Writing IS a Business: If you don’t Think so, I’m a Little Jealous

This post is aimed specifically at those who wish to start freelance writing or indeed those who have already done so but may not have considered the diverse considerations required to succeed in this area. I’ll briefly cover the main ones but the list is not exhaustive.

Is Writing a Business?

In my mind it has to be. The only exception to this applies to those fortunate enough to write only for the pleasure of writing. These lucky bastards are not tied to deadlines and can write on any topic they choose. In some ways, I AM jealous of this freedom, having aspirations in creative writing that have so far remained elusive.

If you’re not writing to generate necessary income, then, like it or not, you’re more than likely a hobbyist with another primary income. You’re happy to provide guest posts, update a personal blog if and when you decide to do so or (cringing as I write this) involved in microtasks, crowdsourced projects or content mills where a pittance is your reward.

For those like me, who depend on an income from writing, your approach must always be professional, as you’re ultimately providing a business service, whether your clients desire marketing copy, opinion pieces or interview-based stories.

I’ll outline my story a little, perhaps there are some pointers that will help others. I won’t call it my path to success but bear in mind that in the early stages (from 2009) I did spend long hours at low rates performing tasks such as content mill writing, editing (editing those with English as a second language is awful) and now can claim rates up to $2 per word for my musings.

How many of you can claim they worked all day and night without a break to earn less than $100? I did but won’t now. Life’s too short to waste on those who don’t value your work.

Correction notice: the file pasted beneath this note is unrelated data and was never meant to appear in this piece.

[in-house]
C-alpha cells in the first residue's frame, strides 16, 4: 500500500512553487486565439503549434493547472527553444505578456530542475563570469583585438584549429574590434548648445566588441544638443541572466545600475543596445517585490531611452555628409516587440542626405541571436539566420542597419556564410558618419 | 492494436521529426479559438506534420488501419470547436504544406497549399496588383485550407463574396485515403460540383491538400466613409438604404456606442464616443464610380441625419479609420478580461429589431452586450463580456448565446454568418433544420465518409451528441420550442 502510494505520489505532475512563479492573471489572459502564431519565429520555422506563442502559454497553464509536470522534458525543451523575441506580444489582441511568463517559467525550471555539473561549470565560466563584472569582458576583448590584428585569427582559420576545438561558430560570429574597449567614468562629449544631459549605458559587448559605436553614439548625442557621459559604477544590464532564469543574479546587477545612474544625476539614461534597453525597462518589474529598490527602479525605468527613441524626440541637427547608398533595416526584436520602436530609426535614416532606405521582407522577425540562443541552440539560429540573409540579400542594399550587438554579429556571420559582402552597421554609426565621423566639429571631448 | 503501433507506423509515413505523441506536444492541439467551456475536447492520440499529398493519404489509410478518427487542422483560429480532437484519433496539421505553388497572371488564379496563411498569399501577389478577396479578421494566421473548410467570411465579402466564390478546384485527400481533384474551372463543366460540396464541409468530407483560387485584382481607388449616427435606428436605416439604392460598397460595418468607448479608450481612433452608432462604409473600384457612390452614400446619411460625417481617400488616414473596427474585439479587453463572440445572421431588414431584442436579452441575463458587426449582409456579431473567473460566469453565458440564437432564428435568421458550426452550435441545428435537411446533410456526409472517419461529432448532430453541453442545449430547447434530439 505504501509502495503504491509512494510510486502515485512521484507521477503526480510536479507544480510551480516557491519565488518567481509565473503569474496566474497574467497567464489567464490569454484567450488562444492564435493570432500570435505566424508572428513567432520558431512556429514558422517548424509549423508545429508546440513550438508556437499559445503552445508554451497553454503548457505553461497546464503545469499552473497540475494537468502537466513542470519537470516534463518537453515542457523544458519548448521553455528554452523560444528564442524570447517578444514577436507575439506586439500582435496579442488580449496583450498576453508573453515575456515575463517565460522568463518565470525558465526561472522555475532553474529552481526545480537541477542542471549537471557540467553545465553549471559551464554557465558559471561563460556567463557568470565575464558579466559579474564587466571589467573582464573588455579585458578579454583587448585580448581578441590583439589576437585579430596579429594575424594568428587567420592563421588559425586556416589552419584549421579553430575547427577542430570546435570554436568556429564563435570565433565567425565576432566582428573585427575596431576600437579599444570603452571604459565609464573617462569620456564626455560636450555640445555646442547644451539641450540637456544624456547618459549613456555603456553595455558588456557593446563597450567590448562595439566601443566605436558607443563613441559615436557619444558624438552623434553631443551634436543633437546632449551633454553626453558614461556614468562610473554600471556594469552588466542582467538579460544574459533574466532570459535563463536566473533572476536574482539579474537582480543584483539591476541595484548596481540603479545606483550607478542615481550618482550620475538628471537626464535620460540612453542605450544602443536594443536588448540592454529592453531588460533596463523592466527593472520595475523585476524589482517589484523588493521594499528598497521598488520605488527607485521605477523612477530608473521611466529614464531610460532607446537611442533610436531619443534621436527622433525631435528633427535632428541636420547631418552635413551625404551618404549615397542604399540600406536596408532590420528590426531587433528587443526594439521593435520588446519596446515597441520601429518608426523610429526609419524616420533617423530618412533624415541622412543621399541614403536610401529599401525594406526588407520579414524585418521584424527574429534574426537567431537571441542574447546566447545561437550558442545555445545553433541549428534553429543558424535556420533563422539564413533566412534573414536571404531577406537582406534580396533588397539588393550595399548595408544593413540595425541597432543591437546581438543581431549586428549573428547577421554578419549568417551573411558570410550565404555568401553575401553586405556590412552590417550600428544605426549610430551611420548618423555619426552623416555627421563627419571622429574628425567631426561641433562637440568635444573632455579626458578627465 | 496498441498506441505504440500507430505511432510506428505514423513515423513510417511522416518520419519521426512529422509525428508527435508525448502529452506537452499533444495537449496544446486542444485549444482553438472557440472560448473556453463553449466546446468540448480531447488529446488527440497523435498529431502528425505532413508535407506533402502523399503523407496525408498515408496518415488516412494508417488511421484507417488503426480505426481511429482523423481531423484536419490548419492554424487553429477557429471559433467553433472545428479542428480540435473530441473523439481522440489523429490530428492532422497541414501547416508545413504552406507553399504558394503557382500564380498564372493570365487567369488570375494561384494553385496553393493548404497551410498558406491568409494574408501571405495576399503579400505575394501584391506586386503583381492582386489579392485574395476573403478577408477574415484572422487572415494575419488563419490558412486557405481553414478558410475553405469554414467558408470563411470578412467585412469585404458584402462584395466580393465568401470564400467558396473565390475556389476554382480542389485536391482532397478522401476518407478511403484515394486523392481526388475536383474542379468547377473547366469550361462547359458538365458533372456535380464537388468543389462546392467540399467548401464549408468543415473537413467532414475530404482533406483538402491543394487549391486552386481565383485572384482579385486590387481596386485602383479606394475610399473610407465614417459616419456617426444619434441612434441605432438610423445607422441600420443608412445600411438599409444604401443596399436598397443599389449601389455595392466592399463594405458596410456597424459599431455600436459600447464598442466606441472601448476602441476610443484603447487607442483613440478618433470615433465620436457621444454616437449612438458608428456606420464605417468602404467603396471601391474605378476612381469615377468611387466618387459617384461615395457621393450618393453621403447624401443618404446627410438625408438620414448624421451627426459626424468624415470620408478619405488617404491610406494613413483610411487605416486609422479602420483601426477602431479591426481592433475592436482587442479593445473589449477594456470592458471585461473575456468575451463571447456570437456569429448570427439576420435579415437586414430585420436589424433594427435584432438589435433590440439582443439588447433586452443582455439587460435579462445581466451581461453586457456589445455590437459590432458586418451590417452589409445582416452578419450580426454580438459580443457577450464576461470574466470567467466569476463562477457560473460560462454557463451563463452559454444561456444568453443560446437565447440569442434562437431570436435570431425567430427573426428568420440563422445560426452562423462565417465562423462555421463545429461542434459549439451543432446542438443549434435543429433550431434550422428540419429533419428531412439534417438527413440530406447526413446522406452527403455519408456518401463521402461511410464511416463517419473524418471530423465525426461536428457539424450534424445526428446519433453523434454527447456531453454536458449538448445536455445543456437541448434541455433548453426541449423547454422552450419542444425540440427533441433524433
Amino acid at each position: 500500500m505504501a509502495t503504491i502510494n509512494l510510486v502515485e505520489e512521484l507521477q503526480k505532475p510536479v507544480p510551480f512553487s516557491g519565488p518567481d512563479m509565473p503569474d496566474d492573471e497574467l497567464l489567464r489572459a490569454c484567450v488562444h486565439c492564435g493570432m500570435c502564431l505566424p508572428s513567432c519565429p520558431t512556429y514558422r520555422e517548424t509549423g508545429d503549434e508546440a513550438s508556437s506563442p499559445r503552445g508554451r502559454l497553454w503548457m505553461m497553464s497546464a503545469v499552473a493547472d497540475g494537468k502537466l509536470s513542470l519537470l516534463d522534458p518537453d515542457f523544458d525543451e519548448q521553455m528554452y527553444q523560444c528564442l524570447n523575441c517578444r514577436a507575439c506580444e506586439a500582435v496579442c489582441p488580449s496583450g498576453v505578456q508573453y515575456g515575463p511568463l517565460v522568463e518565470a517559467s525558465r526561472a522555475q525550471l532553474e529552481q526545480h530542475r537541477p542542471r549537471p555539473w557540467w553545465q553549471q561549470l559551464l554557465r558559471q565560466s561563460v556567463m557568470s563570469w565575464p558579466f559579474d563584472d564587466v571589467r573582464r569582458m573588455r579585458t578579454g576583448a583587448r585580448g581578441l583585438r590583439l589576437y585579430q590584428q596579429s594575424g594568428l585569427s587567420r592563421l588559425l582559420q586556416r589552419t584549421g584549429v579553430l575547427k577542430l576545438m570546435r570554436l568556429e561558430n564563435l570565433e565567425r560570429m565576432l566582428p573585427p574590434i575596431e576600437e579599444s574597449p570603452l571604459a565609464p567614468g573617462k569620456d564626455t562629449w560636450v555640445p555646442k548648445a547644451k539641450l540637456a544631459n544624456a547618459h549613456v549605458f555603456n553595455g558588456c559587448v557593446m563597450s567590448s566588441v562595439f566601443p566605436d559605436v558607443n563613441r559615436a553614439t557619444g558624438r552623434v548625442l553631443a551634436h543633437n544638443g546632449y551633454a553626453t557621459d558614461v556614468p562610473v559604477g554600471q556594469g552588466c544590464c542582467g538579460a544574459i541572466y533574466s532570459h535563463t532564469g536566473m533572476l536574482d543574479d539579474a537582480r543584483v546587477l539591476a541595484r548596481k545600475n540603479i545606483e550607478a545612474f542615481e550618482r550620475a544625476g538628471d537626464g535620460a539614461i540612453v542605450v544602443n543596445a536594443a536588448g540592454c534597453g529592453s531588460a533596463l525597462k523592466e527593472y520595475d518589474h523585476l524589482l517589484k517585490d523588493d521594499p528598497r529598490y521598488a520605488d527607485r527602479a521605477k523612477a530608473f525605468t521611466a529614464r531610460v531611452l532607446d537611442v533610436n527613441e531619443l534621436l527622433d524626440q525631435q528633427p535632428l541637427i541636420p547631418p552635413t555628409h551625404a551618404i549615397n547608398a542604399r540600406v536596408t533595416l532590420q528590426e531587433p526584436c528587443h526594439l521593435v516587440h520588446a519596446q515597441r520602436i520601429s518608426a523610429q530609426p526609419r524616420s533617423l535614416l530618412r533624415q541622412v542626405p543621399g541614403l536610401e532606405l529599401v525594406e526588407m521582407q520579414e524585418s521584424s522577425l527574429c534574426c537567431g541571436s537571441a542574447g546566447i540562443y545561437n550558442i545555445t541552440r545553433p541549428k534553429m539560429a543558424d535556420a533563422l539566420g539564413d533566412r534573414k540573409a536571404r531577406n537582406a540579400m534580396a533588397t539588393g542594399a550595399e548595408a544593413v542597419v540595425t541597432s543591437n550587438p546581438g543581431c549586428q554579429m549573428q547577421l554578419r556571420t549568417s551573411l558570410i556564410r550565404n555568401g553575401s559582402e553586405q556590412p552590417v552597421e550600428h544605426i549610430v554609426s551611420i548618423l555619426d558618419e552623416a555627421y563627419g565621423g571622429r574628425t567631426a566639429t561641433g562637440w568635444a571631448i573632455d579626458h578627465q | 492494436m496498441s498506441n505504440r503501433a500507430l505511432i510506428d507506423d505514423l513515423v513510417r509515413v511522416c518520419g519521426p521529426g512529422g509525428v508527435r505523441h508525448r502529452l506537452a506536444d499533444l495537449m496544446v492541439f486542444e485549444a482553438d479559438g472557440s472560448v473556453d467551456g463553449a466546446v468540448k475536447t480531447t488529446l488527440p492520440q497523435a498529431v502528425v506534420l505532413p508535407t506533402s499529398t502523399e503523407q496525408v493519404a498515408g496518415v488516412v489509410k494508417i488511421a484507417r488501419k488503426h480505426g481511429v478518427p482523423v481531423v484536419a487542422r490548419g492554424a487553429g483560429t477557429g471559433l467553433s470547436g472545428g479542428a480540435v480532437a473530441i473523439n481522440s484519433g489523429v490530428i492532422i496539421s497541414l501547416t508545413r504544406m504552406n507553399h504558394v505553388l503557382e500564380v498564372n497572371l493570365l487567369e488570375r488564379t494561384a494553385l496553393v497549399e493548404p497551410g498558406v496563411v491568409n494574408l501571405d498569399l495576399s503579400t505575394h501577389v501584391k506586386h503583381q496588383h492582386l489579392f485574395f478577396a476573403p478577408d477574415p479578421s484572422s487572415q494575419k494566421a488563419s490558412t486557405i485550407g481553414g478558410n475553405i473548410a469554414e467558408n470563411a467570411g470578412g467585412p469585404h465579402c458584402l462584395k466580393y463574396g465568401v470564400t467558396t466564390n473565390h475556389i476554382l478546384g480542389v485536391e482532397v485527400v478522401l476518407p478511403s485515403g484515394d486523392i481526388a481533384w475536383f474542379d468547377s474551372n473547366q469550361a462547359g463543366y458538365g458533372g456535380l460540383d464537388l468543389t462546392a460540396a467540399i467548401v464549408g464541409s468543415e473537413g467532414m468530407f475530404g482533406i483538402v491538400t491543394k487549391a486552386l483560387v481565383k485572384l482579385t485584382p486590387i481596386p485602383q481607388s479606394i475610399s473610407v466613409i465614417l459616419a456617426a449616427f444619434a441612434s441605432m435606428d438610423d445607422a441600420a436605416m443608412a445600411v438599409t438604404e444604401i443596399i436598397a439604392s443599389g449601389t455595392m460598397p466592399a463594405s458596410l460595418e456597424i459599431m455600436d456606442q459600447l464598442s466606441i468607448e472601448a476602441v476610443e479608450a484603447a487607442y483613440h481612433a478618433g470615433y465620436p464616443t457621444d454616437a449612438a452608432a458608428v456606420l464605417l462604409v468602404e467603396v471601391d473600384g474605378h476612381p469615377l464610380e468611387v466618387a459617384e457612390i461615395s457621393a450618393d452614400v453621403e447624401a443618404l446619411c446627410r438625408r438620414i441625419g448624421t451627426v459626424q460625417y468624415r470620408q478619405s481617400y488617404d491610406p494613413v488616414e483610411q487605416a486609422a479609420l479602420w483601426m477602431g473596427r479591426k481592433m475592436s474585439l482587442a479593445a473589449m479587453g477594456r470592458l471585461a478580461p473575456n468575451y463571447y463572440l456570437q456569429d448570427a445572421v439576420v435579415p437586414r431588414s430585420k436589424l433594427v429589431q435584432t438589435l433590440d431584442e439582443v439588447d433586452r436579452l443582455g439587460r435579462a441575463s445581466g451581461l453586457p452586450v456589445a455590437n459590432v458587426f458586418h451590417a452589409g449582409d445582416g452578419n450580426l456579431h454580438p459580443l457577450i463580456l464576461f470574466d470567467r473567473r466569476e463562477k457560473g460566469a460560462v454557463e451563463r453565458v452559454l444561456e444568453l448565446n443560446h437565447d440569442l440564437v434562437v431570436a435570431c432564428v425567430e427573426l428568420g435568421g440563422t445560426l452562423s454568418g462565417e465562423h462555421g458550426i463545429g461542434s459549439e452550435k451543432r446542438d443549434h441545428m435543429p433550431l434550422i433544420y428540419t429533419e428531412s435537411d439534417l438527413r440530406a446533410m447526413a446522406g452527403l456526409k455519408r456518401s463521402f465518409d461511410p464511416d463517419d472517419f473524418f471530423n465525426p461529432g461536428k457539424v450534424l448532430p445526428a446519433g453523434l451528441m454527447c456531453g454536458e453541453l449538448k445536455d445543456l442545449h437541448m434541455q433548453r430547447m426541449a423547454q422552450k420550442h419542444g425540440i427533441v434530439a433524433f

My Start

I formed a consultancy (henceforth known as my business site) in 2009, happily coinciding with a global recession. I found it difficult but not impossible to obtain work related to my professional experience in process, quality and electronic engineering. Suffice to say, my savings were draining rapidly. I found myself in China/Hong Kong, married the year before, with a baby on the way and little that you could call a reliable income.

Something needed to be done and since I always enjoyed writing, it seemed the obvious choice. Despite a long professional career, I had little in the way of an online presence and certainly no portfolio to speak of to obtain quality work.

Luckily, all was not lost as most of the work I’d completed to start my company allowed me to make a swift career change and it’s my personal opinion that at this point, a portfolio was far more important than generating legions of followers. If you can do both, great, but I spent most of my time progressing from low-paid ‘optimized for SEO’ drivel to the journalistic stories I work on today.

The Easy Path?

Knowing what I know now, I can freely admit I made my share of mistakes and this post has the enviable aim of trying to ensure you don’t repeat them. What do you need when starting out a paid freelancer? I’ll touch on each item in detail in future posts as this one is already long enough.

There is no easy path and a lot of online scams to ensnare unaware victims. Never pay for leads and avoid courses claiming to train you in a specific area, unless from a reputable site. Writing success comes from hard work and long hours. There is no other way. However, some introductory pointers can smooth the transition. These include but are not limited to: